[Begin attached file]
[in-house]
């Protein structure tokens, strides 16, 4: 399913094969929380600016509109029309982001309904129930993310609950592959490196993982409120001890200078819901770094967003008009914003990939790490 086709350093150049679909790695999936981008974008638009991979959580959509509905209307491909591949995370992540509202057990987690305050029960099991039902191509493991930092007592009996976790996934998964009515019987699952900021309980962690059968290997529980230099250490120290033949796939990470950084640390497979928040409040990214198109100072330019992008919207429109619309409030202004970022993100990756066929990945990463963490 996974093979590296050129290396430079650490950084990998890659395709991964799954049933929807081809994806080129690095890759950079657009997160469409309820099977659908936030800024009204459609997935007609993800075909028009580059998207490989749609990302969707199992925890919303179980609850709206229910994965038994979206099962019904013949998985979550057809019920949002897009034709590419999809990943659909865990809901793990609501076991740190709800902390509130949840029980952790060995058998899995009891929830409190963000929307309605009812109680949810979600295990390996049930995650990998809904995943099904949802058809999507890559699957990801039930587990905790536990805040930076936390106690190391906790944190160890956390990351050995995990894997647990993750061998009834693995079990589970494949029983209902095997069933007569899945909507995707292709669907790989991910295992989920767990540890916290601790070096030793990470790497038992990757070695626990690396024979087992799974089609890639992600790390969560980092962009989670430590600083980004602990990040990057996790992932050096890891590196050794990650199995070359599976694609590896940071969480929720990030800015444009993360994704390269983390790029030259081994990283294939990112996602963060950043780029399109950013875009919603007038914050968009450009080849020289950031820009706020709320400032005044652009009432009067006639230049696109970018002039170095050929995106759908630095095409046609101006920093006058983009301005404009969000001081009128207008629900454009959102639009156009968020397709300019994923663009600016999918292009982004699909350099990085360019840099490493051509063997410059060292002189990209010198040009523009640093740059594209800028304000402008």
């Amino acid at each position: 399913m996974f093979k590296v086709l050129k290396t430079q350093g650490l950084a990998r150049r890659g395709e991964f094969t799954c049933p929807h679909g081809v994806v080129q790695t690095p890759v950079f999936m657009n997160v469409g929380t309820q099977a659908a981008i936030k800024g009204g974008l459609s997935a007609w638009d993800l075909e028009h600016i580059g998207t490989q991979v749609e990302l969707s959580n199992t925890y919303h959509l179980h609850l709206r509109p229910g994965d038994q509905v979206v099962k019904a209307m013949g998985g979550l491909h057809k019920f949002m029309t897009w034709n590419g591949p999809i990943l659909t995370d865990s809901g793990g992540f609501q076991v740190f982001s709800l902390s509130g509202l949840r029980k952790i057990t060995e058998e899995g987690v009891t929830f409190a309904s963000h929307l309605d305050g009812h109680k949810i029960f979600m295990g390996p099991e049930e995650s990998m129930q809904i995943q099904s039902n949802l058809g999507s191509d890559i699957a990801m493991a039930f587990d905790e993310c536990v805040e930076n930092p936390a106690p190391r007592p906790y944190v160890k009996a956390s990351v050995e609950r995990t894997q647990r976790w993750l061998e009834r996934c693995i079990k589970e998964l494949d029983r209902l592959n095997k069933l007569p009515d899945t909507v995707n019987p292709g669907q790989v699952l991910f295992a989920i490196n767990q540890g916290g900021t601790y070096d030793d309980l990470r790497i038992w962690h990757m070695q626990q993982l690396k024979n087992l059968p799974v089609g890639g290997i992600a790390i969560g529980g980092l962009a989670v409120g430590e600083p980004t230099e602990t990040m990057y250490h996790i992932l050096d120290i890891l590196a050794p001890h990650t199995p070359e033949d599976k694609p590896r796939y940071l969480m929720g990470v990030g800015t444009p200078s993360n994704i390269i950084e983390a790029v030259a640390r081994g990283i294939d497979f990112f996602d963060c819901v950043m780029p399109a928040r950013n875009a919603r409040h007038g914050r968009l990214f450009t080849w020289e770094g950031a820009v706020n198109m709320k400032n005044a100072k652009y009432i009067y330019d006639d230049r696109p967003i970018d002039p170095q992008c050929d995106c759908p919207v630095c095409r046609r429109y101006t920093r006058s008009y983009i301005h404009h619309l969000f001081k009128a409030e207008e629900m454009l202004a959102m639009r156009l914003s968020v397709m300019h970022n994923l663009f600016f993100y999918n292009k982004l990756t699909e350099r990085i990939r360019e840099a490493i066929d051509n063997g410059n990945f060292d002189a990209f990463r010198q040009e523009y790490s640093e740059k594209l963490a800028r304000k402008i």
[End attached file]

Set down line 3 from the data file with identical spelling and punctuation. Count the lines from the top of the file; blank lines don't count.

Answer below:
């Amino acid at each position: 399913m996974f093979k590296v086709l050129k290396t430079q350093g650490l950084a990998r150049r890659g395709e991964f094969t799954c049933p929807h679909g081809v994806v080129q790695t690095p890759v950079f999936m657009n997160v469409g929380t309820q099977a659908a981008i936030k800024g009204g974008l459609s997935a007609w638009d993800l075909e028009h600016i580059g998207t490989q991979v749609e990302l969707s959580n199992t925890y919303h959509l179980h609850l709206r509109p229910g994965d038994q509905v979206v099962k019904a209307m013949g998985g979550l491909h057809k019920f949002m029309t897009w034709n590419g591949p999809i990943l659909t995370d865990s809901g793990g992540f609501q076991v740190f982001s709800l902390s509130g509202l949840r029980k952790i057990t060995e058998e899995g987690v009891t929830f409190a309904s963000h929307l309605d305050g009812h109680k949810i029960f979600m295990g390996p099991e049930e995650s990998m129930q809904i995943q099904s039902n949802l058809g999507s191509d890559i699957a990801m493991a039930f587990d905790e993310c536990v805040e930076n930092p936390a106690p190391r007592p906790y944190v160890k009996a956390s990351v050995e609950r995990t894997q647990r976790w993750l061998e009834r996934c693995i079990k589970e998964l494949d029983r209902l592959n095997k069933l007569p009515d899945t909507v995707n019987p292709g669907q790989v699952l991910f295992a989920i490196n767990q540890g916290g900021t601790y070096d030793d309980l990470r790497i038992w962690h990757m070695q626990q993982l690396k024979n087992l059968p799974v089609g890639g290997i992600a790390i969560g529980g980092l962009a989670v409120g430590e600083p980004t230099e602990t990040m990057y250490h996790i992932l050096d120290i890891l590196a050794p001890h990650t199995p070359e033949d599976k694609p590896r796939y940071l969480m929720g990470v990030g800015t444009p200078s993360n994704i390269i950084e983390a790029v030259a640390r081994g990283i294939d497979f990112f996602d963060c819901v950043m780029p399109a928040r950013n875009a919603r409040h007038g914050r968009l990214f450009t080849w020289e770094g950031a820009v706020n198109m709320k400032n005044a100072k652009y009432i009067y330019d006639d230049r696109p967003i970018d002039p170095q992008c050929d995106c759908p919207v630095c095409r046609r429109y101006t920093r006058s008009y983009i301005h404009h619309l969000f001081k009128a409030e207008e629900m454009l202004a959102m639009r156009l914003s968020v397709m300019h970022n994923l663009f600016f993100y999918n292009k982004l990756t699909e350099r990085i990939r360019e840099a490493i066929d051509n063997g410059n990945f060292d002189a990209f990463r010198q040009e523009y790490s640093e740059k594209l963490a800028r304000k402008i």